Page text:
Very scary indeed I’d imagine. I love being in high places. I love flying. I’d love to stand on the top of the mountain right where you are in the picture Andy. I just wouldn’t be very good at getting myself there. To try and tackle this vertigo I did a stint labouring for a roof tiler friend of my brothers during a uni summer vacation. Going up the ladder with the tiles on my shoulder and stepping off the ladder onto the roof was fine. It was stepping off the roof back onto the ladder.. I just couldn’t get over it.. well I did in that I did the job but it scared the hell out of me and I never lost the dry mouth and shakey legs thing.

        • LensScaper says:

          Going down is always worse than going up. The summit of the Matterhorn is a thin ridge with a Swiss end and an Italian end – you can just see the cross on the Italian summit on the Rt in the pic of me on the Swiss summit. I don’t think I would be quite as comfortable now as I was then aged just 19. Youthfulness seemed to render me somewhat unaware of the dangers coupled with a confidence that was possibly over-confident. Suffice it to say that I never had a serious fall on any climb.

  2. ShimonZ says:

    A fascinating story, Andy. And I truly appreciate your prowess. Never even tried such an ascent, though I did a bit of mountain climbing in those same years. By the way, seems like you have an error in the time line of the first ascent.

    • LensScaper says:

      Thanks Shimon – and thank you for spotting that error. I always read through but it continues to surprise me how mistakes get missed.

      • ShimonZ says:

        That has surprised me too, many times. I think that once we’ve written something, even when we go back and check, we recognize our intention more than we recognize the actual words written down. Fortunately, I’ve found a reader who usually corrects me right after I finish. But still, I surprise myself often.

  3. Sue says:

    Excellent post Andy – I knew about Whymper reaching the summit of the Matterhorn, but I wasn’t aware of the cost,… And kudos to you for reaching the top, you must have some fantastic experiences and memories. Oh, and last but certainly not least – great images! 🙂

  4. oneowner says:

    Extraordinary images, Andy, and great narrative.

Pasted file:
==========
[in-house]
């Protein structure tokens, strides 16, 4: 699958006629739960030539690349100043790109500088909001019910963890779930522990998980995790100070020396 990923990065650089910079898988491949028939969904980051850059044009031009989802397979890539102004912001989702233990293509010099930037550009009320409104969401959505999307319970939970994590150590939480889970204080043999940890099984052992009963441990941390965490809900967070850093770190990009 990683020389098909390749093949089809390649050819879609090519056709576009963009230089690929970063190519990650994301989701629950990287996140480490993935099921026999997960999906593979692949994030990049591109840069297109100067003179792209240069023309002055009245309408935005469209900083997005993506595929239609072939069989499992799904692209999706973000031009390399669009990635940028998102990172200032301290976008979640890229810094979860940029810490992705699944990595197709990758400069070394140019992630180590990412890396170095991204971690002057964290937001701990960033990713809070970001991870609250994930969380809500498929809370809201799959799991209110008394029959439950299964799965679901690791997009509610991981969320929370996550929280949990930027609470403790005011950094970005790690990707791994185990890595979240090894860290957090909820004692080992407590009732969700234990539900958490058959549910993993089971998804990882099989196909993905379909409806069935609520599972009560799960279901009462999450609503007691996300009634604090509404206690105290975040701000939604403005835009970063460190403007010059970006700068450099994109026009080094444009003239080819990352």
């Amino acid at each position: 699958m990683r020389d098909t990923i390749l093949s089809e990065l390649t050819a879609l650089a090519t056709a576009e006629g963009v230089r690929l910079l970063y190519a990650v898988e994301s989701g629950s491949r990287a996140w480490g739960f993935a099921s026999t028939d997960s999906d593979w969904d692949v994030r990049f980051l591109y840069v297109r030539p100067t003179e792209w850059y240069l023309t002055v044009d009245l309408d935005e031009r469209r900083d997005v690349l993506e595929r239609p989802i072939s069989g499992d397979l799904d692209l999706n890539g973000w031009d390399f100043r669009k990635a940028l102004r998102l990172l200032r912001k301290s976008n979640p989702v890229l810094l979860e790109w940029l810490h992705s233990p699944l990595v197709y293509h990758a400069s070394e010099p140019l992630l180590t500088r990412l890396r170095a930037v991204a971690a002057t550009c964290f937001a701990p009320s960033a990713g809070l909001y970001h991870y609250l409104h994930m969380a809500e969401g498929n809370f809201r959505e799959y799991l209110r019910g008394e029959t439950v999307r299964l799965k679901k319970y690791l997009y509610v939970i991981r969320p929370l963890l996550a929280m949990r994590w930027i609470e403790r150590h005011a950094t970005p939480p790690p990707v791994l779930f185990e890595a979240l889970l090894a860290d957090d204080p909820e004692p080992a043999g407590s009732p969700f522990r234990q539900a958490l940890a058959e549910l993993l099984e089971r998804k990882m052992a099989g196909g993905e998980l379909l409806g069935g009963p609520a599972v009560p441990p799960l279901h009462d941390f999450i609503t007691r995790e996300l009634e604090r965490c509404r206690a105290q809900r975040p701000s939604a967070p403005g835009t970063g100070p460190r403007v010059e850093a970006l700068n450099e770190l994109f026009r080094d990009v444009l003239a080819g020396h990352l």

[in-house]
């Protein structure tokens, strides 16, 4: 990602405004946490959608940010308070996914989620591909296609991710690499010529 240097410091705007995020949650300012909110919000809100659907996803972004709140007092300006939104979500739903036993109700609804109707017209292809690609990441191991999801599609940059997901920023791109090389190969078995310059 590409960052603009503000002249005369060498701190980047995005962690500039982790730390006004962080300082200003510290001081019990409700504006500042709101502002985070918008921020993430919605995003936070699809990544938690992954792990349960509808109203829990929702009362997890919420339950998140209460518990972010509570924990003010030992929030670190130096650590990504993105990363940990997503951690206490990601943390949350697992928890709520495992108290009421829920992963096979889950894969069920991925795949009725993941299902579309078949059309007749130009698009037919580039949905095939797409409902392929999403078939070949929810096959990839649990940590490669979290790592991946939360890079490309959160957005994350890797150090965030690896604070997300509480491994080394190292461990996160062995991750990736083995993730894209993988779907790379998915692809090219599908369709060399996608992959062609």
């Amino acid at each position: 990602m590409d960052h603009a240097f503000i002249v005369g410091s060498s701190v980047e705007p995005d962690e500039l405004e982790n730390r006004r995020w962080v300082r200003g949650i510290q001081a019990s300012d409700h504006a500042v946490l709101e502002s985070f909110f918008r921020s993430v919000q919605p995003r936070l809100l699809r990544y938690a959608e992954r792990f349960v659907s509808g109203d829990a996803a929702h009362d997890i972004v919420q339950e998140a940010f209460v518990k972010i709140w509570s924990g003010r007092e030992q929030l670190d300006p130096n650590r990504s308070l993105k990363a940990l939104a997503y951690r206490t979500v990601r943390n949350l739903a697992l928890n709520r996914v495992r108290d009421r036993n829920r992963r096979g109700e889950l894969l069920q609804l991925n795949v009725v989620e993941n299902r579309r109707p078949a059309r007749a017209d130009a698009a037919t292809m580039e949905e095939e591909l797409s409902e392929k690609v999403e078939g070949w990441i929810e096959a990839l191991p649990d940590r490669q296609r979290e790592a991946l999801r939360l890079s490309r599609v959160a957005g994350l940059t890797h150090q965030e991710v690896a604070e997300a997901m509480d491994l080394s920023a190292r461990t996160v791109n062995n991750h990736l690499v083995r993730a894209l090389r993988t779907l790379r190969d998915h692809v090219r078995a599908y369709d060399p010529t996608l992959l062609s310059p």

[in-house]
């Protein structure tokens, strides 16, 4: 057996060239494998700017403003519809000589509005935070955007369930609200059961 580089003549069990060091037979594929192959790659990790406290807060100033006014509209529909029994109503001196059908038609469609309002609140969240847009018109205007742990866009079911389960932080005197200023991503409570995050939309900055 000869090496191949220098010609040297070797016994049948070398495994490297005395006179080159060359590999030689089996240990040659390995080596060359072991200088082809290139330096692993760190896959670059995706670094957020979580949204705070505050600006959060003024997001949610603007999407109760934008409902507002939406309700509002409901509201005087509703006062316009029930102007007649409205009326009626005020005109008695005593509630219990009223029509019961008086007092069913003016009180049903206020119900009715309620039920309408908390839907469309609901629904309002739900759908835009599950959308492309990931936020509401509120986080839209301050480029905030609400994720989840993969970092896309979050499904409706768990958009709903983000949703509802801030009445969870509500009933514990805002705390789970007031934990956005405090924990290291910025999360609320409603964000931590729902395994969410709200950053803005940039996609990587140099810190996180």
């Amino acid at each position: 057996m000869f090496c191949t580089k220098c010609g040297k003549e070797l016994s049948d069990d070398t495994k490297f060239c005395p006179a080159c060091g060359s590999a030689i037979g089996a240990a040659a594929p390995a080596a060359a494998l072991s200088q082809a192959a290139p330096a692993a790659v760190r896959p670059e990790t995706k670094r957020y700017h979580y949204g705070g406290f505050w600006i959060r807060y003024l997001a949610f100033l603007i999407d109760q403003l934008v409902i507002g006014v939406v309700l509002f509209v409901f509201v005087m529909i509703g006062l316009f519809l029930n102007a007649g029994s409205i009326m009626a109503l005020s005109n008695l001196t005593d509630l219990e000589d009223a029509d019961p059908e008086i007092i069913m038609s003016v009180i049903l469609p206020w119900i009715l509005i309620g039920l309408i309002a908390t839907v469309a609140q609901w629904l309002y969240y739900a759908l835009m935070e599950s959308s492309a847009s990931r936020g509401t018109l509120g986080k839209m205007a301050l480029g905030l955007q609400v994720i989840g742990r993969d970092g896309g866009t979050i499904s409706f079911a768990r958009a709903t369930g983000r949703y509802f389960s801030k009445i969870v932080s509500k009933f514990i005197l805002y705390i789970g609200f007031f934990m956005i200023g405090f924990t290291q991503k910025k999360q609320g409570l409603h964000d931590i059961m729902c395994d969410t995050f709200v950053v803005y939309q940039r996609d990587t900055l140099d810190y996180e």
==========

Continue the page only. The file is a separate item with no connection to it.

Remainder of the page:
5. shoreacres says:

    I knew nothing of this history, although of course I knew of the Matterhorn’s place in climbing history. It’s a beautiful mountain, and your images do it justice. I especially appreciate the gesture of allowing the mountain to stand on its own today, to be respected and admired, but not climbed.

    I can’t help but note that at this very moment I’m watching and listening to the NASA live broadcast of the Pluto flyby. The New Horizons spacecraft is about an hour away (and 31,000 miles away) from its closest approach, which will be 8K miles. The spirit of exploration lives on, and no one will be able to suppress it, no matter how it’s expressed.

    You’ve had some marvelous experiences. Thanks for sharing this one.

    • LensScaper says:

      Keeping the mountain pristine and un-travelled today was such an appropriate idea considering how much triumph and tragedy has been associated with it – on an annual basis. When I climbed The Dom a few years ago, I met my guide up at the hut for the summit climb. He was fast asleep when I arrived. When he awoke he recounted his recent climbs which included being involved in a helicopter rescue close to the summit of the Matterhorn. I told that story in this post: https://lensscaper.wordpress.com/2012/07/03/climbing-the-dom-the-hut-climb/
      Man’s insatiable appetite for adventure and exploration continues unabated. As far as the Matterhorn is concerned there are some staggering statistics associated with new routes, fast climbs, feats of endurance.
      I’ve been very fortunate to have had some rare experiences in the mountains – they have enriched my life and left some wonderful memories

  6. This was a very interesting post, Andy. Thanks for the history lesson, and for the great images.

  7. seekraz says:

    Gorgeous photos, Andy, and a compelling narrative, as well. Thank you for sharing them with us…and congratulations on your successful summit…and return. 🙂

    • LensScaper says:

      That day could not pass without an acknowledgement of its significance to so many climbers past and present. Ed Viesturs wrote: ‘Getting to the top is optional, getting down is mandatory’. Glad you enjoyed the article Scott, and thanks for commenting.

  8. ehpem says:

    Andy this is a very interesting post – and what an amazing gallery of images. I admire climbers – I tried it in my teens but the heights got to me too much, so I never carried on with it.

  9. Len says:

    Every time you post photos from there, I have an urge to pack up and go there Andy. So many places, so little time (and money).

  10. As others have already commented, that’s quite a history lesson you’ve provided here. From your account, it seems that after the accident Whymper was reduced to a whimper.

    It was good to see you as a mountaineer half a century ago. The only thing I climbed in July of 1966 was the stairs of an old castle in Lisbon.

    • LensScaper says:

      Thanks for that comment Steve. The event caused huge argument and debate – there were even accusations that the rope had been cut to save three out of the seven climbers. The rope is on display in the Zermatt museum along with a lot of other artifacts.

  11. Jimi Jones says:

    Touching story and history, Andy. Thanks for sharing this, its a great read. The photos are fantastic, views of which I will never experience in person. There is one smile that cannot be suppressed with the sadness of the story, that of the young climber reaching the summit. 🙂

    So glad you’ve enjoyed a great (and safe) mountaineering career, man!